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Key takeaways

  • Checking accounts are commonly used for paying bills, writing checks, making debit card purchases and ATM cash withdrawals.
  • A checking account can also serve as a place to receive your payroll direct deposited as well as to send money digitally to friends and family.
  • Checking accounts are often covered by federal deposit insurance. Most checking accounts don't bear interest.

A checking account is a bank account that’s designed to be the hub of your financial life, and it’s easy to deposit money into these accounts and withdraw funds, as needed.

What is a checking account used for?

Many consumers use checking accounts to pay bills, write checks, make debit card transactions and transfer funds electronically to savings or investment accounts.

Other common uses for a checking account include receiving payroll direct deposited, withdrawing cash at an ATM, and making wire transfers and person-to-person payments.

Unlike savings accounts, checking accounts don’t limit the number of transactions you can make or charge fees for excessive transactions.

Benefits of checking accounts

Checking accounts keep your money safe and accessible, and they make it easy to automate your money management.


Using a checking account debit card for purchases can be safer than carrying around large amounts of cash, which can help protect your money should your wallet become lost or stolen.

If your checking account is with a federally insured bank or credit union, your money is safe, even if your bank fails, as long as your balance is within the established limits and guidelines. Through the Federal Deposit Insurance (FDIC) or National Credit Union Share Insurance Fund (NCUSIF), funds are insured up to $250,000 per depositor, per insured financial institution, per ownership category.

Ease of access

A checking account makes it easy to access your money using a debit or ATM card, checks and online payment features. It can be used for everything from retail purchases to rent or mortgage payment to automated bill payments.

If you need to pay your friends or family, many checking accounts feature a peer-to-peer transfer service, such as Zelle, that you can use from your smartphone or computer. You can also link your account to other services like Venmo to make quick transfers.


Checking accounts make it easy to automate money management. You can set up direct deposit so paychecks are automatically credited to your account, eliminating the need to manually deposit your funds each time you get paid.

You can also set up automatic payments so money is deducted to pay your credit card, utilities and other bills on their due dates.

Access to overdraft protection

Overdrafts can occur when you withdraw more money from your account than you actually have in it and your balance dips below zero. The overdraft fees the bank charges you to cover your payment can be expensive. Many checking accounts offer overdraft protection, which automatically transfers funds from your savings account or a line of credit when your checking account is overdrawn. Overdraft protection can help you avoid pricey overdraft fees and allow your payment or debit to go through.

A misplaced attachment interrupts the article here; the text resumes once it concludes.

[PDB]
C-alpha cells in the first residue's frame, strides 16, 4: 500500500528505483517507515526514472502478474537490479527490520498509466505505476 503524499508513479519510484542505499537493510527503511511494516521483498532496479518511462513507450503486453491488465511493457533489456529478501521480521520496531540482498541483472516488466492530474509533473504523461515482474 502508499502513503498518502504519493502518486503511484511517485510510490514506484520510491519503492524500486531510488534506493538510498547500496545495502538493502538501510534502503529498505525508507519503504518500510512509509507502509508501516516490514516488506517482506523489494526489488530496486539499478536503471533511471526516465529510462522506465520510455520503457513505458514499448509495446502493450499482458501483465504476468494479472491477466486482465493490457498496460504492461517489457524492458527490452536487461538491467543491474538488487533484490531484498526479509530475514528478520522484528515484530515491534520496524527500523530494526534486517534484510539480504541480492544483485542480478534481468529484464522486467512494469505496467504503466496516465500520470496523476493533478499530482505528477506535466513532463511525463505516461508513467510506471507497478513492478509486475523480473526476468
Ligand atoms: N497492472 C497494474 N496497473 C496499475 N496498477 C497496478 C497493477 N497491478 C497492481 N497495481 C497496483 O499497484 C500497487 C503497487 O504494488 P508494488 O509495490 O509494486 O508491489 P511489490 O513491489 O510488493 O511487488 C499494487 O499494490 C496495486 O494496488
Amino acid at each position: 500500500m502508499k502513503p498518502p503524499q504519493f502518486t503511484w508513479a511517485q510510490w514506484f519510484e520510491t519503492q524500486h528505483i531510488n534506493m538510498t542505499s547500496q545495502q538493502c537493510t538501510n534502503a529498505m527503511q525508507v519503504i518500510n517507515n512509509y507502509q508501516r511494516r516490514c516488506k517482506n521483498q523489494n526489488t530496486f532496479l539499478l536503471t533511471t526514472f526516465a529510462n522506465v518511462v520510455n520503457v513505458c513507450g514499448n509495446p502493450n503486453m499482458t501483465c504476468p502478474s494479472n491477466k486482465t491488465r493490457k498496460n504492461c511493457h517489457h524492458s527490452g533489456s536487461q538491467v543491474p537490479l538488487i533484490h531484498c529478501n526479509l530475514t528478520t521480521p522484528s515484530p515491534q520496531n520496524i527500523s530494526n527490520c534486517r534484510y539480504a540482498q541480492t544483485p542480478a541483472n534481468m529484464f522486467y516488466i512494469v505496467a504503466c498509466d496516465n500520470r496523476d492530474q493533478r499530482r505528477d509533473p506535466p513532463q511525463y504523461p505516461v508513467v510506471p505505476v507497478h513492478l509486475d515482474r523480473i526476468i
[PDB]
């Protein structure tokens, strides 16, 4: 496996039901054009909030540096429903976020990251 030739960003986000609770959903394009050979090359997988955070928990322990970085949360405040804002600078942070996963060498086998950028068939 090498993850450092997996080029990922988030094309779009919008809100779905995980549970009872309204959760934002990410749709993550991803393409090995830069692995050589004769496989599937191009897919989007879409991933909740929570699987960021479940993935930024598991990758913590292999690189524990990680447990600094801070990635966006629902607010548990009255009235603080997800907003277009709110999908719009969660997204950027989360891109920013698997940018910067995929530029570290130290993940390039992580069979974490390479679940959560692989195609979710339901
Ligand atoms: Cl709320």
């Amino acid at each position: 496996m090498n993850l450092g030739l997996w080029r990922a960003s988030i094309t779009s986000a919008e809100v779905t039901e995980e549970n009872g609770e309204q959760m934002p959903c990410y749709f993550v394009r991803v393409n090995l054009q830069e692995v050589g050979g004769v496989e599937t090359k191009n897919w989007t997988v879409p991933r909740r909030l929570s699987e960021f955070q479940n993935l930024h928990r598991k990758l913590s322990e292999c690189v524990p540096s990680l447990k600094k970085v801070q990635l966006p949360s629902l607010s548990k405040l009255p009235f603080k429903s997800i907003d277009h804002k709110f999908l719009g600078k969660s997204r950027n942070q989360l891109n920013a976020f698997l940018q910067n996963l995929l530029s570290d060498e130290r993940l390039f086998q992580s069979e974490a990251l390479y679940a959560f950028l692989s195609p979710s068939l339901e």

Checking vs. savings accounts

A checking account is fundamental for making day-to-day financial transactions, while a savings account is a good place for funds set aside for emergencies, or financial goals such as a vacation or a new car purchase.

Primary use
A checking account is typically used for money you’ll spend, whereas a savings account holds money you’re holding onto.
Many checking accounts earn no annual percentage yield (APY), while those that bear interest often pay a minimal rate. Savings accounts typically earn an APY, and the rate varies by bank.
Limits on transfers
While a checking account allows for an unlimited number of transactions, savings accounts limit transfers to six a month in most cases.

Common checking account fees

When shopping around for the right checking account, pay attention to what fees may be charged. While free checking accounts are widely available, many checking accounts do charge fees, and some common ones include:

  1. Monthly maintenance fees: Not all checking accounts have these, and those that do may waive them when you meet certain requirements, such as signing up for direct deposit, maintaining a minimum balance or making a set number of debit-card purchases.
  2. ATM fees: Your bank may provide its own ATMs or give you access to a network of fee-free ATMs like Allpoint or MoneyPass. Using ATMs outside the network could result in fees from your bank as well as the ATM owner. Some banks reimburse up to a set amount of these fees each month, and you can also avoid them by getting cash back from a debit card purchase instead of using an ATM.